Louisville guard Kevin Ware was back on campus after he had been released from an Indianapolis hospital, two days after millions watched him suffer a broken right leg on a horrifying play in an NCAA tournament game.
Louisville’s Kevin Ware has taken what he said would be the hardest step in his recovery — the first one.
The sophomore guard was back on campus Tuesday afternoon after he had been released from an Indianapolis hospital, two days after millions watched him suffer a broken right leg on a horrifying play trying to block a shot.
“I couldn’t be anymore happier to see my brothers man. Unexplainable!!” Ware tweeted after returning to the Cardinals’ practice facility, entering through a back door.
He had said on Facebook “the first step is always the hardest one to take.”
- With death on table, McEnroe jury's friendships crumbled
- Salary cap expert Joel Corry with another look at Russell Wilson's contract
- Microsoft employees -- past and present -- look back over the years
- To retire at 55 takes big savings
- No time to eat in Silicon Valley, so techies chug their protein
Most Read Stories
Ware was injured Sunday during the first half of Louisville’s 85-63 victory over Duke in the Midwest Regional final. He underwent surgery to repair compound fractures of the tibia and is expected to be out for about a year.
The next step for Ware might be a trip to Atlanta for the Final Four.
Louisville coach Rick Pitino has said he would like Ware to travel with the team to the national semifinals. Athletic-department spokesman Kenny Klein said doctors wouldn’t likely sign off on Ware traveling until Wednesday.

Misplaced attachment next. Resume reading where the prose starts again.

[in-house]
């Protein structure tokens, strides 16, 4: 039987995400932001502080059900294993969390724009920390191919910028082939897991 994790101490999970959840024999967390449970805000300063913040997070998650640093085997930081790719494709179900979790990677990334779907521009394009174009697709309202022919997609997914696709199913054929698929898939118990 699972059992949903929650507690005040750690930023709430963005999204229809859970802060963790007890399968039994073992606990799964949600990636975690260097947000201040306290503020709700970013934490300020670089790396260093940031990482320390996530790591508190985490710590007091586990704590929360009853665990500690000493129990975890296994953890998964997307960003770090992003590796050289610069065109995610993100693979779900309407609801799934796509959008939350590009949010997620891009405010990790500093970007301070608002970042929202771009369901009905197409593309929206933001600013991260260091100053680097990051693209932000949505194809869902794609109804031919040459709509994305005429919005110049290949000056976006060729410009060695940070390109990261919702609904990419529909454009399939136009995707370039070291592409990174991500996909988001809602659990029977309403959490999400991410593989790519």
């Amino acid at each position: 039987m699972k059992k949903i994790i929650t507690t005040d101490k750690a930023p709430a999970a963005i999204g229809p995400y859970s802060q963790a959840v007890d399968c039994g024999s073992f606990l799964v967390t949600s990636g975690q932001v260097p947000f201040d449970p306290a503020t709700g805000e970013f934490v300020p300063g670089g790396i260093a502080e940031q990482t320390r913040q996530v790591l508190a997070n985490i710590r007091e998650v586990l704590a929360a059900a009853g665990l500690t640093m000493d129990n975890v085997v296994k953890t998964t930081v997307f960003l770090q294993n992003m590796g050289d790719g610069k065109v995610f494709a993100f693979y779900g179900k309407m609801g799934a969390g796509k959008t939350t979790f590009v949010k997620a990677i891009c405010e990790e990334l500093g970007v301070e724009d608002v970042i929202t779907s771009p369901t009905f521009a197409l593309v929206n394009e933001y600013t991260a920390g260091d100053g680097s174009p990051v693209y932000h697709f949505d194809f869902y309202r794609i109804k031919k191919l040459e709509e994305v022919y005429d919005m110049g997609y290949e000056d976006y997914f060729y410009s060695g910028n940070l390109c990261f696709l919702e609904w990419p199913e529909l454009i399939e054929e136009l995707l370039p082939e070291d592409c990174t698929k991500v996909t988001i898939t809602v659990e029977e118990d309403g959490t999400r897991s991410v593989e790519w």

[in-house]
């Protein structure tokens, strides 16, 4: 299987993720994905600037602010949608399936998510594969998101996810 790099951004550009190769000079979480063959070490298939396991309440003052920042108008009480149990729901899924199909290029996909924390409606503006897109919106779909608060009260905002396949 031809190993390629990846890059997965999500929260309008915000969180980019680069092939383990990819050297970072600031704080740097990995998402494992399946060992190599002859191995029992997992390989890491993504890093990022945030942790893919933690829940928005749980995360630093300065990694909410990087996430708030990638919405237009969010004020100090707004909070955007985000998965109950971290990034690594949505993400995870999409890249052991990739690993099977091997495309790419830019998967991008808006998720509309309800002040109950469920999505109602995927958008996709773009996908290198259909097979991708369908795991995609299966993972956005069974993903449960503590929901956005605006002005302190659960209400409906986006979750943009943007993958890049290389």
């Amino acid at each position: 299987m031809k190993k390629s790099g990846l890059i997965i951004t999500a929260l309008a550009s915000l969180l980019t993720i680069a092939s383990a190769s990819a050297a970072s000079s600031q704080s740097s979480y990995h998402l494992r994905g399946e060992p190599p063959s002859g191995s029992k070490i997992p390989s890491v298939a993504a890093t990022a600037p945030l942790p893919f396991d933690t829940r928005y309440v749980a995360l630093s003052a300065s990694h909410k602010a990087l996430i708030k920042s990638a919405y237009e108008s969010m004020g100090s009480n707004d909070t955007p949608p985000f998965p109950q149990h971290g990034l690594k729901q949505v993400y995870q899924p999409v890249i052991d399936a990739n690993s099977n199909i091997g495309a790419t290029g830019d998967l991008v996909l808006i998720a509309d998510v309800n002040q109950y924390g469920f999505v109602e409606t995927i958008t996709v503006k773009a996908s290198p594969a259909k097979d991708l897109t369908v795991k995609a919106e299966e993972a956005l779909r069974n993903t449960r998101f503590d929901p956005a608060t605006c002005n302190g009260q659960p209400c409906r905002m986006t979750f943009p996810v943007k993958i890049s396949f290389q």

Ware’s injury devastated Pitino and teammates, many of whom were seen crying after seeing the severity of the break.
Social media have exploded with discussion of Ware’s injury, resulting in words of support from around the country. Former NFL quarterback Joe Theismann, who suffered a horrific leg injury on Monday Night Football in 1985 that ended his career, and Miami Heat superstars LeBron James and Dwyane Wade were among those tweeting encouraging words.
On campus, a makeshift tribute was taped to a window in the Student Activities Center, and students filed by and lined up to sign the 3-by-5 foot poster.
Ware appreciated the support and said it boosted his mood. In an interview with The Courier-Journal of Louisville, he said, “It really brought my spirits up. … And it’s kind of hard to keep your spirits up in a situation like this.”
Lobos promote Neal
ALBUQUERQUE, N.M. — New Mexico didn’t have to look far to find its next coach.
Craig Neal, who spent the past six seasons as the team’s top assistant, was hired to replace Steve Alford.
Players and fans had voiced support for Neal, 49, as the top choice after Alford revealed last weekend he was leaving for UCLA.
Neal’s five-year contract will be worth $750,000 a year, plus incentives.
Meanwhile, at a news conference at UCLA, Alford called his new job that comes with an $18.2 million, seven-year contract “a great, humbling, honorable position I am in.”
Alford, 48, accepted the UCLA job 10 days after agreeing to a new 10-year contract with New Mexico.
“Please know I’m leaving somewhere I have an awful lot of love and admiration for in UNM,” he said.
NIT semifinals in New York
Iowa 71, Maryland 60
Devyn Marble contributed 21 points and nine rebounds to help the Hawkeyes (25-12) defeat the Terrapins (25-13) and advance to Thursday’s championship game at Madison Square Garden.
Alex Len had 16 points, nine rebounds and six blocked shots for Maryland.
Baylor 76, Brigham Young 70
Pierre Jackson had 24 points and 10 assists to lead the Bears (22-14) past the Cougars (24-12). Baylor’s Cory Jefferson added 21 points.
Tyler Haws scored 25 points for BYU and Matt Carlino had 19.
• Akeem Richmond made a three-pointer at the buzzer to lift East Carolina over host Weber State 77-74 in the CollegeInsider.com tournament final.